Note that you can’t use the xFi Pods with other extenders, and the Gateway must be in the (default) non-bridge mode.
Our Gen 2 xFi Pods speed tests
To put the Gen 2 Pods to the test, I returned to the scene of our earlier Techlicious Gen 1 xFi Pod test to witness an equipment upgrade. Namely, the 4,000 square foot suburban home base for my friends Meg and Gary Jones, their two young adult daughters, and Gary’s popular foodie website – The Reluctant Gourmet.
The Joneses have a centrally located XB6 Gateway stationed in their kitchen and Blast-grade service that puts out a peak WiFi signal in the same room at 357 Mbps. (The Speedtest by Ookla tracking was done on Gary’s iPhone 11 Pro Max and my new iPhone 12 Pro four days after these self-maximizing new devices had settled in and learned the territory.)
With a Gen 1 xFi Pod plugged into power 25 feet from the Gateway at the bottom of a staircase, the WiFi download speed clocked in Gary’s office (one flight and another 25 feet up) measured 57 Mbps. After subbing in a new Gen 2 xFi Pod, the office download speed leaped to 282 Mbps – literally five times faster!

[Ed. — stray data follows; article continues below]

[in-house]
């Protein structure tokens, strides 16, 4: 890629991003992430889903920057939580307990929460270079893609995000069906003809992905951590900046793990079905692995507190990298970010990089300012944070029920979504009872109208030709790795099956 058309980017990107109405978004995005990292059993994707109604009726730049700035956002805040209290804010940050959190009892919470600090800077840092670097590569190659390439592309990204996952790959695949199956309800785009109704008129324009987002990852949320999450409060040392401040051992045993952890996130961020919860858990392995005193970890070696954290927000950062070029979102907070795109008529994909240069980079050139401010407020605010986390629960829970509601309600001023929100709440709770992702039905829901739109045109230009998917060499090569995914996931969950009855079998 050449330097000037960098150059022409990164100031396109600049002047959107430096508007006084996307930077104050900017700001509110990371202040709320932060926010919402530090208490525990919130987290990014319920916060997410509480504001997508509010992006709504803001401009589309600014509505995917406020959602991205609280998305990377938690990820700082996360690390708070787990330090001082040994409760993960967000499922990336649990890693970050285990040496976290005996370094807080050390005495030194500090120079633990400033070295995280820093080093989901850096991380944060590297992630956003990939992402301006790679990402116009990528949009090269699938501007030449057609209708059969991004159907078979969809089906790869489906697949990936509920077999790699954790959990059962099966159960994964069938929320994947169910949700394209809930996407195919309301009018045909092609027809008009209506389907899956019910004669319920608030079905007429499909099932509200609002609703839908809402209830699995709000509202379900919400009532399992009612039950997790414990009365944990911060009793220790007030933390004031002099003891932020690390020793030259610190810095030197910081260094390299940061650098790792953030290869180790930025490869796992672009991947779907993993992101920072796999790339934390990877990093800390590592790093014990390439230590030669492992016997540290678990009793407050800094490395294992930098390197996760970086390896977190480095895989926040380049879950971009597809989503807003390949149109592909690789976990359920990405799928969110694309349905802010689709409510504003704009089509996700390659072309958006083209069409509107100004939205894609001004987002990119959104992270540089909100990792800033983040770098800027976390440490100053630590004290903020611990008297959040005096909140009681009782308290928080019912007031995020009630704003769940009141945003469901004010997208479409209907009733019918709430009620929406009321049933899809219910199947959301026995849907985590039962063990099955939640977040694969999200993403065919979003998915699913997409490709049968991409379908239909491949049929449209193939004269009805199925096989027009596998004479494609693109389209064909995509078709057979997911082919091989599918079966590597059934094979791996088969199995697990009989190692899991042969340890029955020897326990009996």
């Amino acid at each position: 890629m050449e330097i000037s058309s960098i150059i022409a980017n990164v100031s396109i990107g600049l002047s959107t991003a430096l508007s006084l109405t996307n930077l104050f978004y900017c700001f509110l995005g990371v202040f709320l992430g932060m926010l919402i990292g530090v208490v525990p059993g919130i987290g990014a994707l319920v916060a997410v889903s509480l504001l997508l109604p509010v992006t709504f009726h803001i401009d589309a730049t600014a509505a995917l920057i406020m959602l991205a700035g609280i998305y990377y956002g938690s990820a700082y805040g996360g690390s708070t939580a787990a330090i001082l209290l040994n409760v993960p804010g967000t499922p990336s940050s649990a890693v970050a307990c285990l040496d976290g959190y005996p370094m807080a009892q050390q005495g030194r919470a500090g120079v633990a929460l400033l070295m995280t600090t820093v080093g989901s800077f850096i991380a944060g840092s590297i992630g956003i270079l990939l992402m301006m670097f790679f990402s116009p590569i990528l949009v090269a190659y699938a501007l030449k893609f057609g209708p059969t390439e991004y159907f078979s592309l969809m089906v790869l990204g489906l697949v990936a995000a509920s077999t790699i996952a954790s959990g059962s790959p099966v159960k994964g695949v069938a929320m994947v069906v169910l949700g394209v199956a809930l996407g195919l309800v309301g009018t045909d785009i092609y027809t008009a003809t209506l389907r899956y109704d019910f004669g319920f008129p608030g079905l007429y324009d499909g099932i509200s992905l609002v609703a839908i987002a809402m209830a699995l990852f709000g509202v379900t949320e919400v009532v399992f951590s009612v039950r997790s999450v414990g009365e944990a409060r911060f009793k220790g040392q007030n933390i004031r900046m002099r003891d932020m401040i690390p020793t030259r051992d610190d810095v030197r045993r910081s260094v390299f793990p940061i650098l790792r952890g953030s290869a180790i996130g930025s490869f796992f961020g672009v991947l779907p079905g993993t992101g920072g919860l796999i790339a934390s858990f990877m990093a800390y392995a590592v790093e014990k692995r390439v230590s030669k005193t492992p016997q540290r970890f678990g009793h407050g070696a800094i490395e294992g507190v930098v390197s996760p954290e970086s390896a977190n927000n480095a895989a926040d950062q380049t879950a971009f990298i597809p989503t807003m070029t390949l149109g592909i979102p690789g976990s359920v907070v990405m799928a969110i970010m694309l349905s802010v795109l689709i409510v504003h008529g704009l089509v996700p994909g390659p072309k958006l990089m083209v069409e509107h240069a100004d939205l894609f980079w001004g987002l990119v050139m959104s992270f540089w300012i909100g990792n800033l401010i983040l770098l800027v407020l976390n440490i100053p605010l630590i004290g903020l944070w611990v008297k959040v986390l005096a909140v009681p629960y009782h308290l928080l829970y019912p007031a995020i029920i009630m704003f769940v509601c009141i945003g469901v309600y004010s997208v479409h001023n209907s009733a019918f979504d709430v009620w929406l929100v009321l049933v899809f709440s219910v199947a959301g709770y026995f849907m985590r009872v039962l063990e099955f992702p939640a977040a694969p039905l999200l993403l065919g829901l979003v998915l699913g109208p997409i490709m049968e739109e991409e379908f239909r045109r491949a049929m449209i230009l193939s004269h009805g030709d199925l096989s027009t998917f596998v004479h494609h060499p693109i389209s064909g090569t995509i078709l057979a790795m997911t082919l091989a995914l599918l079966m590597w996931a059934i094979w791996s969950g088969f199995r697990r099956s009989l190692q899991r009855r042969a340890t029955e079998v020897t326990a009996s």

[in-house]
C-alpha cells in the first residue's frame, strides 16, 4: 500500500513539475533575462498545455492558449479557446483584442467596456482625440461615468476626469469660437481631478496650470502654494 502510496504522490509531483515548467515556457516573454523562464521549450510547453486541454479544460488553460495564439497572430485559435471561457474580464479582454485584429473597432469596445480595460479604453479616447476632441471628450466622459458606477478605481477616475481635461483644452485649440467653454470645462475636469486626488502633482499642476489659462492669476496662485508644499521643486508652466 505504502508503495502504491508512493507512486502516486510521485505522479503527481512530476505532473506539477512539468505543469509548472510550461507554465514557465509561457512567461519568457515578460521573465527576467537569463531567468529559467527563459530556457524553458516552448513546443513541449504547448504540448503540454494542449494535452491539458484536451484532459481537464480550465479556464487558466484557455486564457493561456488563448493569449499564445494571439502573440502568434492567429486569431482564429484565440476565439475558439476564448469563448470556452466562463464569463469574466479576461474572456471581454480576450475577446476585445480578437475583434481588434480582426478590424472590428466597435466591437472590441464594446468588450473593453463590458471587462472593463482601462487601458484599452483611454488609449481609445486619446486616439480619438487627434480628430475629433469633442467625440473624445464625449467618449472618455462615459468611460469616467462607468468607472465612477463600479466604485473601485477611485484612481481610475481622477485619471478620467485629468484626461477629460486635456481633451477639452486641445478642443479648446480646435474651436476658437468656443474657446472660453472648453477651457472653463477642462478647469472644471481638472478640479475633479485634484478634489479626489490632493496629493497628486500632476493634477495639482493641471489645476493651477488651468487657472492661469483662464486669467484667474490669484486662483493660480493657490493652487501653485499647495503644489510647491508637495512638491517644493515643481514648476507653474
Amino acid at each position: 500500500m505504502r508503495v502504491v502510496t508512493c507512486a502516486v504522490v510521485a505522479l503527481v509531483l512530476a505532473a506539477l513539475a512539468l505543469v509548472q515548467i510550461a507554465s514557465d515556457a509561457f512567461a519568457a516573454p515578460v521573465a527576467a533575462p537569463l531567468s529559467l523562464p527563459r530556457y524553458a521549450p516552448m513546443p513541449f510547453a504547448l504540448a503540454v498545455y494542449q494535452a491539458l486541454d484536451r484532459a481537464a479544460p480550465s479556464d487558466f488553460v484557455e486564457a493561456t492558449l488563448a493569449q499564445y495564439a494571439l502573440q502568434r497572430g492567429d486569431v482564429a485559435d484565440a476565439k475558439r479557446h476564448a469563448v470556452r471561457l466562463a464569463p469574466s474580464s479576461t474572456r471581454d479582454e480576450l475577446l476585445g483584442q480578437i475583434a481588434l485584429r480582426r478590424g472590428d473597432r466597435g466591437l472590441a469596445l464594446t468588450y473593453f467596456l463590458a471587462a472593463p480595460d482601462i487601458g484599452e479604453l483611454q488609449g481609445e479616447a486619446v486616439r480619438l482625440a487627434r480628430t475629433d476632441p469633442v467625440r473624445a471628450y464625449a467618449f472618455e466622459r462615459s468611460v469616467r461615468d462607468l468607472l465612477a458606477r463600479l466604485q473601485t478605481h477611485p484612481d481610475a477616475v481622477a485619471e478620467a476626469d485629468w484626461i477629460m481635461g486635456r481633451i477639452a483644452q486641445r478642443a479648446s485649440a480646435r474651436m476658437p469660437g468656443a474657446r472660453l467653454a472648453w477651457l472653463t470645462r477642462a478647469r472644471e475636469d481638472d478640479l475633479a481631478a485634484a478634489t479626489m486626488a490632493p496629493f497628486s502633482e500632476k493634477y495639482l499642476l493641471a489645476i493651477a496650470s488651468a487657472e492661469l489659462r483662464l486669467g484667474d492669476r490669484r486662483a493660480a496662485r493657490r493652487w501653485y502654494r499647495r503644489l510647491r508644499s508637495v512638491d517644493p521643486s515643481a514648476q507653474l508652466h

Equally staggering before-and-afters were clocked with our second Gen 2 xFi Pod placement – a pretty straight 25-foot shot in the other direction from the Gateway to a location just outside Meg’s office. In our initial tests, Meg was getting 65 Mbps inside her office. But after installing the Gen 2 xFi Pod, Speedtest reported 350 Mbps in Meg’s office – virtually the same speed as directly from the Gateway.
Clearly, your results may differ. Xfinity still plants a warning in the product page FAQs that “Pods help extend the range of WiFi coverage in your home to hard-to-reach areas or areas with poor WiFi signals. They are not intended to provide the maximum speed of your Internet speed tier throughout the home.” Still, in our case study with Gen 2 xFi Pods deployed, the signal shrinkage was a mere 21 percent at worst. That’s better than anyone could have dared to ask for and is unlikely to be bettered by any other third-party mesh network gear.